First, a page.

How did we proceed?
The design principles as a result are very short: only five terms in German and English and short explanations for each. But the process leading up to these principles was intense. In some cases we discussed every word. First, we looked at the old principles with the team, did a little research, and then asked ourselves: do we want to revise the existing ones or start from scratch? Because we wanted to proceed in a free and unencumbered way, the green field was the only option. We created remote boards with proposals, discussed and clustered them. Through surveys and discussions with colleagues outside the OKR circle, we gathered feedback and focused the principles more and more until finally there were only five terms left. In the first draft, we had developed them only in English, but then translated them into German, also for use in external communication and vis-à-vis our customers.
Emergence of individual Principles
- Clarity (Clarity)
In the first principle of “Clarity” we have considered whether and how the frequently used principle of “Simplicity” should be included here. In many forums, it was often said that “simplicity” was too vague and that the word was also included in the principle of “clarity”. In the mind, the word “clarity” creates a clearer image than “simplicity”. That’s why in the description text we opted for an additional explanation of the term (in parentheses) to explain the word in an “understandable” way.
A helpful site was this one, for example.
The term collaboration was found pretty quickly, as this was something we all felt strongly about. Here the challenge often lies in the implementation, because it is not easy to always win customers, users and other stakeholders for the project and to work together with them.
- Enthusiasm (Enthusiasm)
During the formulation, we considered whether we really wanted to write that our products convince through “very good user experience”. But we decided to do so, because that is our goal: we want to achieve more than just good UX, of course.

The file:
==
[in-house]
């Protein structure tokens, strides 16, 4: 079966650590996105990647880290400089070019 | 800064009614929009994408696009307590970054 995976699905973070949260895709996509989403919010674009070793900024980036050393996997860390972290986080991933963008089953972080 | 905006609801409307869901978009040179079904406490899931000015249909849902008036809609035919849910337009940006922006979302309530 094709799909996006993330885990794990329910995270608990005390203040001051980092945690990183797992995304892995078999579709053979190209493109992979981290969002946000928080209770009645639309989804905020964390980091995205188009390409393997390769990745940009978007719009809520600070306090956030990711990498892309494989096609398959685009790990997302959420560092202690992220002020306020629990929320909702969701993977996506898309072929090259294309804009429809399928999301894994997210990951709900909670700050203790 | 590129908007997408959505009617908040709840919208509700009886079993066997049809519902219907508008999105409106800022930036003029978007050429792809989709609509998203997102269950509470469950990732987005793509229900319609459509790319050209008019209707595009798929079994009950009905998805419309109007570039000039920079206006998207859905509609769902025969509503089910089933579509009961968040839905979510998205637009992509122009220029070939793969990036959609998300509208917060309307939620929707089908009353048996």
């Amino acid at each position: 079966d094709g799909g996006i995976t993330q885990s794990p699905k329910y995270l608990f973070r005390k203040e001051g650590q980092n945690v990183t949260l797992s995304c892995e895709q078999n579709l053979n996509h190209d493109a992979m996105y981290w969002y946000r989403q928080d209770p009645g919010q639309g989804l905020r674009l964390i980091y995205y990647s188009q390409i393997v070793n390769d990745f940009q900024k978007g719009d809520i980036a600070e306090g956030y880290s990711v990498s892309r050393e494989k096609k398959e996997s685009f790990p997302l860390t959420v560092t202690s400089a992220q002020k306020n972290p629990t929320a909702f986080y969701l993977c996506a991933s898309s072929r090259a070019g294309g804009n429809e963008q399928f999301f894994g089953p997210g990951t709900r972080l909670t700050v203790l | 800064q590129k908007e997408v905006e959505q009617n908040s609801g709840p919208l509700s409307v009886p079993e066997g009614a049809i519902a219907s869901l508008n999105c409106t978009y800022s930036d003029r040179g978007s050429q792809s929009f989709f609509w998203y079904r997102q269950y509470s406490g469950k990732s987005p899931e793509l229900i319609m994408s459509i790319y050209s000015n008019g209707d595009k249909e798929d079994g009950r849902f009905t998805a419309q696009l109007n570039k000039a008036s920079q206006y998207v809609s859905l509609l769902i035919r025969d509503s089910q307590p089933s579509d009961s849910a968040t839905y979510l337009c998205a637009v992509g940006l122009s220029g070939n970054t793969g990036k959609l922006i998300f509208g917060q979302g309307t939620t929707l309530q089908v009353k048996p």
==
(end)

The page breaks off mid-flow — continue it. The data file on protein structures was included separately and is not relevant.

This point is not only aimed at the “perceived” trust of the user through good UX. It also includes compliance with relevant guidelines, be it those on accessibility, ISO standards or standards for medical devices. Furthermore, this also includes the technological security of the product (e.g. load framework), as far as we can influence it.
Last but not least, this also means that when we develop several similar products as a family, we always provide the users with a UX that is as identical as possible, so that they can develop trust in the products more easily: through easy-to-understand and consistent usability throughout.
- Benefit (Value)
Benefit is obvious! If it weren’t there, everything would be pointless.
These design principles are not only used to guide our day-to-day work. We also use the principles to review and evaluate our completed projects. In addition, we engage in questioning the principles themselves. If some of the principles are not very well taken into account in projects or are difficult to implement, we review and revise them if necessary. After all, none of the principles are “set in stone,” but only endure if they actually helps us and thus our customers and users.